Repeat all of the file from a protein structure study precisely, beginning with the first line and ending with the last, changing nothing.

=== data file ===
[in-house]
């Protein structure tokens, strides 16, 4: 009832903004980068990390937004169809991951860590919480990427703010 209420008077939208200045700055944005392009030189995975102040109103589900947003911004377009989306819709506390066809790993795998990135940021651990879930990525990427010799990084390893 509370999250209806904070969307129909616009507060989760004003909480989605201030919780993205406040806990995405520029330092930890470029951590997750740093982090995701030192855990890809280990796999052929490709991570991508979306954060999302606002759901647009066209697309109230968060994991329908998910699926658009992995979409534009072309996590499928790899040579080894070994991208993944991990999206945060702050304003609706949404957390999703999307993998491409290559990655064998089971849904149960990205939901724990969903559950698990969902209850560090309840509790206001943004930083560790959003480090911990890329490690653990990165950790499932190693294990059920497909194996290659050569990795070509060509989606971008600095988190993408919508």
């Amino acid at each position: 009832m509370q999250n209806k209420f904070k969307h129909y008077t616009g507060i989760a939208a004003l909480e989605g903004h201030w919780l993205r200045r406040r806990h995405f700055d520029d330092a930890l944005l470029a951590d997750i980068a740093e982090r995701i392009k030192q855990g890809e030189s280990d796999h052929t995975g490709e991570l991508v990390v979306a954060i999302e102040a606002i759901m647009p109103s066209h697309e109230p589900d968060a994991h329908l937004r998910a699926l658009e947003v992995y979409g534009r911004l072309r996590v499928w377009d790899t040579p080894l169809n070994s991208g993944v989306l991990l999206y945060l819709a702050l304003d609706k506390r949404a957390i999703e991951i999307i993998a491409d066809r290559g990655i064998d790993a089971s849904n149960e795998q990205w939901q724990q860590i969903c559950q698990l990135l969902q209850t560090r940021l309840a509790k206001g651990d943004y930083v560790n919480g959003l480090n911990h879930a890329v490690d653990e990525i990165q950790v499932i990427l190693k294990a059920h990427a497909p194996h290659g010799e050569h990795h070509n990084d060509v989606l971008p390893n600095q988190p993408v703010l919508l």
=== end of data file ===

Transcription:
[in-house]
């Protein structure tokens, strides 16, 4: 009832903004980068990390937004169809991951860590919480990427703010 209420008077939208200045700055944005392009030189995975102040109103589900947003911004377009989306819709506390066809790993795998990135940021651990879930990525990427010799990084390893 509370999250209806904070969307129909616009507060989760004003909480989605201030919780993205406040806990995405520029330092930890470029951590997750740093982090995701030192855990890809280990796999052929490709991570991508979306954060999302606002759901647009066209697309109230968060994991329908998910699926658009992995979409534009072309996590499928790899040579080894070994991208993944991990999206945060702050304003609706949404957390999703999307993998491409290559990655064998089971849904149960990205939901724990969903559950698990969902209850560090309840509790206001943004930083560790959003480090911990890329490690653990990165950790499932190693294990059920497909194996290659050569990795070509060509989606971008600095988190993408919508």
């Amino acid at each position: 009832m509370q999250n209806k209420f904070k969307h129909y008077t616009g507060i989760a939208a004003l909480e989605g903004h201030w919780l993205r200045r406040r806990h995405f700055d520029d330092a930890l944005l470029a951590d997750i980068a740093e982090r995701i392009k030192q855990g890809e030189s280990d796999h052929t995975g490709e991570l991508v990390v979306a954060i999302e102040a606002i759901m647009p109103s066209h697309e109230p589900d968060a994991h329908l937004r998910a699926l658009e947003v992995y979409g534009r911004l072309r996590v499928w377009d790899t040579p080894l169809n070994s991208g993944v989306l991990l999206y945060l819709a702050l304003d609706k506390r949404a957390i999703e991951i999307i993998a491409d066809r290559g990655i064998d790993a089971s849904n149960e795998q990205w939901q724990q860590i969903c559950q698990l990135l969902q209850t560090r940021l309840a509790k206001g651990d943004y930083v560790n919480g959003l480090n911990h879930a890329v490690d653990e990525i990165q950790v499932i990427l190693k294990a059920h990427a497909p194996h290659g010799e050569h990795h070509n990084d060509v989606l971008p390893n600095q988190p993408v703010l919508l």